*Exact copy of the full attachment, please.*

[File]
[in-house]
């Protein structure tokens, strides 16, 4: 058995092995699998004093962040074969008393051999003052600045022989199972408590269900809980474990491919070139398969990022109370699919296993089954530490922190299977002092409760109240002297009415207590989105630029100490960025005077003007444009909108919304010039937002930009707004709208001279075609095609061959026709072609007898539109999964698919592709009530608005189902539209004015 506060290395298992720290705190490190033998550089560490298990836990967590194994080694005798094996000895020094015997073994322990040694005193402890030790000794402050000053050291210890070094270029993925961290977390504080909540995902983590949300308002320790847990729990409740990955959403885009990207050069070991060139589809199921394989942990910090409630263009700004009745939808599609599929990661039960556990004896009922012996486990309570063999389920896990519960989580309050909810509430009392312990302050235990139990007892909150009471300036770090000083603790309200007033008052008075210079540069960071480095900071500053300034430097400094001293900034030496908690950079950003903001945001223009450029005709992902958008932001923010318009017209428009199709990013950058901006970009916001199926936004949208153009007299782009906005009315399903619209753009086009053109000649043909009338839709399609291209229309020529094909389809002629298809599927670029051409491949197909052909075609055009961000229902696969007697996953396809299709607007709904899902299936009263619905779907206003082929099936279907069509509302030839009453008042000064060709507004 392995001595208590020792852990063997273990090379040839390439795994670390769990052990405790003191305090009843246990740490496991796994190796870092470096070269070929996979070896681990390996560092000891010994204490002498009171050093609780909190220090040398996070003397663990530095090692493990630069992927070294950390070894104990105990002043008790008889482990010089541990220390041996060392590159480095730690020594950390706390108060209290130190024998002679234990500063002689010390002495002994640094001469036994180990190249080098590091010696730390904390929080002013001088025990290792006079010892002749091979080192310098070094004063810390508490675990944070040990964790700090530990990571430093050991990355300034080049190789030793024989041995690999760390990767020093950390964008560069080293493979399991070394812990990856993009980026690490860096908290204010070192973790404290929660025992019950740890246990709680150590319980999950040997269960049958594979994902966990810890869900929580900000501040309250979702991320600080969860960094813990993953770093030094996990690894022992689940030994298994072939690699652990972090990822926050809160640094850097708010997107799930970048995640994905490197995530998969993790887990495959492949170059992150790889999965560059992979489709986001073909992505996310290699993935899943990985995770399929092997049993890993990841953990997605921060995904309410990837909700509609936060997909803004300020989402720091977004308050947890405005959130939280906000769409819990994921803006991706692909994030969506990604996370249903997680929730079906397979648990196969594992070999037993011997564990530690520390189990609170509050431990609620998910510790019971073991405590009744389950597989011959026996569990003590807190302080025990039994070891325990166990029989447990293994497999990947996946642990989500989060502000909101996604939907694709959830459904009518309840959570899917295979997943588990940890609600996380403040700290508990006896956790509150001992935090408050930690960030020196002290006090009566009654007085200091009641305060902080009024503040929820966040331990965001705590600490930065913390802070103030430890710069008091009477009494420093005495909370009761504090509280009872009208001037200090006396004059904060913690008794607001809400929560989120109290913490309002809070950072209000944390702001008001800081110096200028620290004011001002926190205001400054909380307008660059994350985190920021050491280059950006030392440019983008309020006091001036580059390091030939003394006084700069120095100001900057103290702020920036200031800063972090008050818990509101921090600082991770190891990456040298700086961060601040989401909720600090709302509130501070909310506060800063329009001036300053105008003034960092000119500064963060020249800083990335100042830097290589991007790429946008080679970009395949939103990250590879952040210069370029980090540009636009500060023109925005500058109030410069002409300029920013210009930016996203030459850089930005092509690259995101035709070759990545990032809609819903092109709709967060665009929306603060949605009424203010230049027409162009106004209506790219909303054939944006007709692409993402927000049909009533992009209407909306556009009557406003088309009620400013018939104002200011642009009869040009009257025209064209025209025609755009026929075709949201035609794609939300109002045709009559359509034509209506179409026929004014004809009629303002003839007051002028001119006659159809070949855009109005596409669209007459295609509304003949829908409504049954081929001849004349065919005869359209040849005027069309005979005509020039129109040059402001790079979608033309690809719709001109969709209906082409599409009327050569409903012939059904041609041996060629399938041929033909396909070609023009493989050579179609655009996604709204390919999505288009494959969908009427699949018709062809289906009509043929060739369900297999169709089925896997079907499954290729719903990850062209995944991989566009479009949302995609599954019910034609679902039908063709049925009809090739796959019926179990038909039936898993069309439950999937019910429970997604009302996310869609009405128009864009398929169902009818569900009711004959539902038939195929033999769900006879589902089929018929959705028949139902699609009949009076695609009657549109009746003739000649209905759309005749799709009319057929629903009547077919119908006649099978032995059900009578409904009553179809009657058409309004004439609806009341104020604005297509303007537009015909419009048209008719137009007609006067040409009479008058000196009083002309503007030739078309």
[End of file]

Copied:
[in-house]
């Protein structure tokens, strides 16, 4: 058995092995699998004093962040074969008393051999003052600045022989199972408590269900809980474990491919070139398969990022109370699919296993089954530490922190299977002092409760109240002297009415207590989105630029100490960025005077003007444009909108919304010039937002930009707004709208001279075609095609061959026709072609007898539109999964698919592709009530608005189902539209004015 506060290395298992720290705190490190033998550089560490298990836990967590194994080694005798094996000895020094015997073994322990040694005193402890030790000794402050000053050291210890070094270029993925961290977390504080909540995902983590949300308002320790847990729990409740990955959403885009990207050069070991060139589809199921394989942990910090409630263009700004009745939808599609599929990661039960556990004896009922012996486990309570063999389920896990519960989580309050909810509430009392312990302050235990139990007892909150009471300036770090000083603790309200007033008052008075210079540069960071480095900071500053300034430097400094001293900034030496908690950079950003903001945001223009450029005709992902958008932001923010318009017209428009199709990013950058901006970009916001199926936004949208153009007299782009906005009315399903619209753009086009053109000649043909009338839709399609291209229309020529094909389809002629298809599927670029051409491949197909052909075609055009961000229902696969007697996953396809299709607007709904899902299936009263619905779907206003082929099936279907069509509302030839009453008042000064060709507004 392995001595208590020792852990063997273990090379040839390439795994670390769990052990405790003191305090009843246990740490496991796994190796870092470096070269070929996979070896681990390996560092000891010994204490002498009171050093609780909190220090040398996070003397663990530095090692493990630069992927070294950390070894104990105990002043008790008889482990010089541990220390041996060392590159480095730690020594950390706390108060209290130190024998002679234990500063002689010390002495002994640094001469036994180990190249080098590091010696730390904390929080002013001088025990290792006079010892002749091979080192310098070094004063810390508490675990944070040990964790700090530990990571430093050991990355300034080049190789030793024989041995690999760390990767020093950390964008560069080293493979399991070394812990990856993009980026690490860096908290204010070192973790404290929660025992019950740890246990709680150590319980999950040997269960049958594979994902966990810890869900929580900000501040309250979702991320600080969860960094813990993953770093030094996990690894022992689940030994298994072939690699652990972090990822926050809160640094850097708010997107799930970048995640994905490197995530998969993790887990495959492949170059992150790889999965560059992979489709986001073909992505996310290699993935899943990985995770399929092997049993890993990841953990997605921060995904309410990837909700509609936060997909803004300020989402720091977004308050947890405005959130939280906000769409819990994921803006991706692909994030969506990604996370249903997680929730079906397979648990196969594992070999037993011997564990530690520390189990609170509050431990609620998910510790019971073991405590009744389950597989011959026996569990003590807190302080025990039994070891325990166990029989447990293994497999990947996946642990989500989060502000909101996604939907694709959830459904009518309840959570899917295979997943588990940890609600996380403040700290508990006896956790509150001992935090408050930690960030020196002290006090009566009654007085200091009641305060902080009024503040929820966040331990965001705590600490930065913390802070103030430890710069008091009477009494420093005495909370009761504090509280009872009208001037200090006396004059904060913690008794607001809400929560989120109290913490309002809070950072209000944390702001008001800081110096200028620290004011001002926190205001400054909380307008660059994350985190920021050491280059950006030392440019983008309020006091001036580059390091030939003394006084700069120095100001900057103290702020920036200031800063972090008050818990509101921090600082991770190891990456040298700086961060601040989401909720600090709302509130501070909310506060800063329009001036300053105008003034960092000119500064963060020249800083990335100042830097290589991007790429946008080679970009395949939103990250590879952040210069370029980090540009636009500060023109925005500058109030410069002409300029920013210009930016996203030459850089930005092509690259995101035709070759990545990032809609819903092109709709967060665009929306603060949605009424203010230049027409162009106004209506790219909303054939944006007709692409993402927000049909009533992009209407909306556009009557406003088309009620400013018939104002200011642009009869040009009257025209064209025209025609755009026929075709949201035609794609939300109002045709009559359509034509209506179409026929004014004809009629303002003839007051002028001119006659159809070949855009109005596409669209007459295609509304003949829908409504049954081929001849004349065919005869359209040849005027069309005979005509020039129109040059402001790079979608033309690809719709001109969709209906082409599409009327050569409903012939059904041609041996060629399938041929033909396909070609023009493989050579179609655009996604709204390919999505288009494959969908009427699949018709062809289906009509043929060739369900297999169709089925896997079907499954290729719903990850062209995944991989566009479009949302995609599954019910034609679902039908063709049925009809090739796959019926179990038909039936898993069309439950999937019910429970997604009302996310869609009405128009864009398929169902009818569900009711004959539902038939195929033999769900006879589902089929018929959705028949139902699609009949009076695609009657549109009746003739000649209905759309005749799709009319057929629903009547077919119908006649099978032995059900009578409904009553179809009657058409309004004439609806009341104020604005297509303007537009015909419009048209008719137009007609006067040409009479008058000196009083002309503007030739078309």